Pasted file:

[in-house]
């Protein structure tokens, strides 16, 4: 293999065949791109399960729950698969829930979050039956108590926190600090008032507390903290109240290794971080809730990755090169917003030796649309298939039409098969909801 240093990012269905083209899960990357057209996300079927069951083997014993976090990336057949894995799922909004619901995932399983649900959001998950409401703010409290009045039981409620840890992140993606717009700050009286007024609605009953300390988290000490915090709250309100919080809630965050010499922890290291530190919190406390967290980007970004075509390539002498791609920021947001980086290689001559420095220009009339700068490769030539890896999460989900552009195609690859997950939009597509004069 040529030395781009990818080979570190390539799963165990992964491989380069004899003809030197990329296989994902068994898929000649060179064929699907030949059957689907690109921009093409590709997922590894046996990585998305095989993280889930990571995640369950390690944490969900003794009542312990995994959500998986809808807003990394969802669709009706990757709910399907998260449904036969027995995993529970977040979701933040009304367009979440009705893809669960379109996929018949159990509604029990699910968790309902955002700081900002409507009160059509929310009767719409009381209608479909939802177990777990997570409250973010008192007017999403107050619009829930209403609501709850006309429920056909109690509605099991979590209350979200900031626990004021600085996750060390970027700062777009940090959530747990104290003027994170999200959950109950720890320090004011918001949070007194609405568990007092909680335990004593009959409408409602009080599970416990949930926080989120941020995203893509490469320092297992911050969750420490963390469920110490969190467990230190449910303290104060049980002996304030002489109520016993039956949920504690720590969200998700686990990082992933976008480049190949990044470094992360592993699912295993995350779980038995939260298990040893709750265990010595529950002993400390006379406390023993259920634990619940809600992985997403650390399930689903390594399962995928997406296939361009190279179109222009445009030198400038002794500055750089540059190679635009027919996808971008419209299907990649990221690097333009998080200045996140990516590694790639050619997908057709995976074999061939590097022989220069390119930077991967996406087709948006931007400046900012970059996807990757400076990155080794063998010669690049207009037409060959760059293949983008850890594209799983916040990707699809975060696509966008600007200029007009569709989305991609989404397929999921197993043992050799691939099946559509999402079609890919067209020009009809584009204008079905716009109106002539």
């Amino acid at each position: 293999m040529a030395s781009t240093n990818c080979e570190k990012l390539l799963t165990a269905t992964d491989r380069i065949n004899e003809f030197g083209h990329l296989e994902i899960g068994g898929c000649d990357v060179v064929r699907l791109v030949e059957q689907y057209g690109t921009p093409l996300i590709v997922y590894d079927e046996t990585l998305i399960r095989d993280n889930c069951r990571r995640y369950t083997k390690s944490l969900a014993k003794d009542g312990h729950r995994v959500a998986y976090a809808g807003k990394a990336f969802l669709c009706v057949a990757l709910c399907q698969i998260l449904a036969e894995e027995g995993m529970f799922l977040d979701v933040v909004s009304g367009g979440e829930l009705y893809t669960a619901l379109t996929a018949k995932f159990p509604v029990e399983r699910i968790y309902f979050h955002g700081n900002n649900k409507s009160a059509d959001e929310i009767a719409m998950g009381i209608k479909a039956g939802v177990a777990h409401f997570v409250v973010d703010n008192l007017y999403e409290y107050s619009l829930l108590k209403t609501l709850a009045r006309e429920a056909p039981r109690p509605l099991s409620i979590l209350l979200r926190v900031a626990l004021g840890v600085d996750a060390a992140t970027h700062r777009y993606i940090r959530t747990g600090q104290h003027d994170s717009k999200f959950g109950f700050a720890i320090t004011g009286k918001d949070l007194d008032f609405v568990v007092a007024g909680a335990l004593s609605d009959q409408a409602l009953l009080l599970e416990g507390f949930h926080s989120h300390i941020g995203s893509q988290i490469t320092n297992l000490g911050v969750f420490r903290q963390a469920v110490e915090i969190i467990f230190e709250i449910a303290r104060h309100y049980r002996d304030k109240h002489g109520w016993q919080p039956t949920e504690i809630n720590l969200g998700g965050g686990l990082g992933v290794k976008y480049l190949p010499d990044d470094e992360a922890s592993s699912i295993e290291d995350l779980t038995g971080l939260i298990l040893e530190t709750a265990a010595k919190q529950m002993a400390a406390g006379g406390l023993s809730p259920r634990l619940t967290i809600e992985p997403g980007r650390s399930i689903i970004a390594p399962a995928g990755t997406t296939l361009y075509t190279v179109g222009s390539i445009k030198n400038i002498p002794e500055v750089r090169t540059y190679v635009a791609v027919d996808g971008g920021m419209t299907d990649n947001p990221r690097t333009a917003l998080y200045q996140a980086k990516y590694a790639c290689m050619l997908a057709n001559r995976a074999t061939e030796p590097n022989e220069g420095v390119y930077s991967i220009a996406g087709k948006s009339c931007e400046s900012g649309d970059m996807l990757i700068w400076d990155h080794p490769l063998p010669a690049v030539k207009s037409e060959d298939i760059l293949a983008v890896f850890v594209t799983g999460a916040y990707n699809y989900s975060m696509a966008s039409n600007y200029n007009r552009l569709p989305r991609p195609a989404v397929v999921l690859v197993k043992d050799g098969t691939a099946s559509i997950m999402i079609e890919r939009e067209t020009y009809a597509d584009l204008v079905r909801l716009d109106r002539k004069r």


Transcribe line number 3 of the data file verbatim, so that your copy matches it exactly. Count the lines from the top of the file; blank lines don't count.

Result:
């Amino acid at each position: 293999m040529a030395s781009t240093n990818c080979e570190k990012l390539l799963t165990a269905t992964d491989r380069i065949n004899e003809f030197g083209h990329l296989e994902i899960g068994g898929c000649d990357v060179v064929r699907l791109v030949e059957q689907y057209g690109t921009p093409l996300i590709v997922y590894d079927e046996t990585l998305i399960r095989d993280n889930c069951r990571r995640y369950t083997k390690s944490l969900a014993k003794d009542g312990h729950r995994v959500a998986y976090a809808g807003k990394a990336f969802l669709c009706v057949a990757l709910c399907q698969i998260l449904a036969e894995e027995g995993m529970f799922l977040d979701v933040v909004s009304g367009g979440e829930l009705y893809t669960a619901l379109t996929a018949k995932f159990p509604v029990e399983r699910i968790y309902f979050h955002g700081n900002n649900k409507s009160a059509d959001e929310i009767a719409m998950g009381i209608k479909a039956g939802v177990a777990h409401f997570v409250v973010d703010n008192l007017y999403e409290y107050s619009l829930l108590k209403t609501l709850a009045r006309e429920a056909p039981r109690p509605l099991s409620i979590l209350l979200r926190v900031a626990l004021g840890v600085d996750a060390a992140t970027h700062r777009y993606i940090r959530t747990g600090q104290h003027d994170s717009k999200f959950g109950f700050a720890i320090t004011g009286k918001d949070l007194d008032f609405v568990v007092a007024g909680a335990l004593s609605d009959q409408a409602l009953l009080l599970e416990g507390f949930h926080s989120h300390i941020g995203s893509q988290i490469t320092n297992l000490g911050v969750f420490r903290q963390a469920v110490e915090i969190i467990f230190e709250i449910a303290r104060h309100y049980r002996d304030k109240h002489g109520w016993q919080p039956t949920e504690i809630n720590l969200g998700g965050g686990l990082g992933v290794k976008y480049l190949p010499d990044d470094e992360a922890s592993s699912i295993e290291d995350l779980t038995g971080l939260i298990l040893e530190t709750a265990a010595k919190q529950m002993a400390a406390g006379g406390l023993s809730p259920r634990l619940t967290i809600e992985p997403g980007r650390s399930i689903i970004a390594p399962a995928g990755t997406t296939l361009y075509t190279v179109g222009s390539i445009k030198n400038i002498p002794e500055v750089r090169t540059y190679v635009a791609v027919d996808g971008g920021m419209t299907d990649n947001p990221r690097t333009a917003l998080y200045q996140a980086k990516y590694a790639c290689m050619l997908a057709n001559r995976a074999t061939e030796p590097n022989e220069g420095v390119y930077s991967i220009a996406g087709k948006s009339c931007e400046s900012g649309d970059m996807l990757i700068w400076d990155h080794p490769l063998p010669a690049v030539k207009s037409e060959d298939i760059l293949a983008v890896f850890v594209t799983g999460a916040y990707n699809y989900s975060m696509a966008s039409n600007y200029n007009r552009l569709p989305r991609p195609a989404v397929v999921l690859v197993k043992d050799g098969t691939a099946s559509i997950m999402i079609e890919r939009e067209t020009y009809a597509d584009l204008v079905r909801l716009d109106r002539k004069r």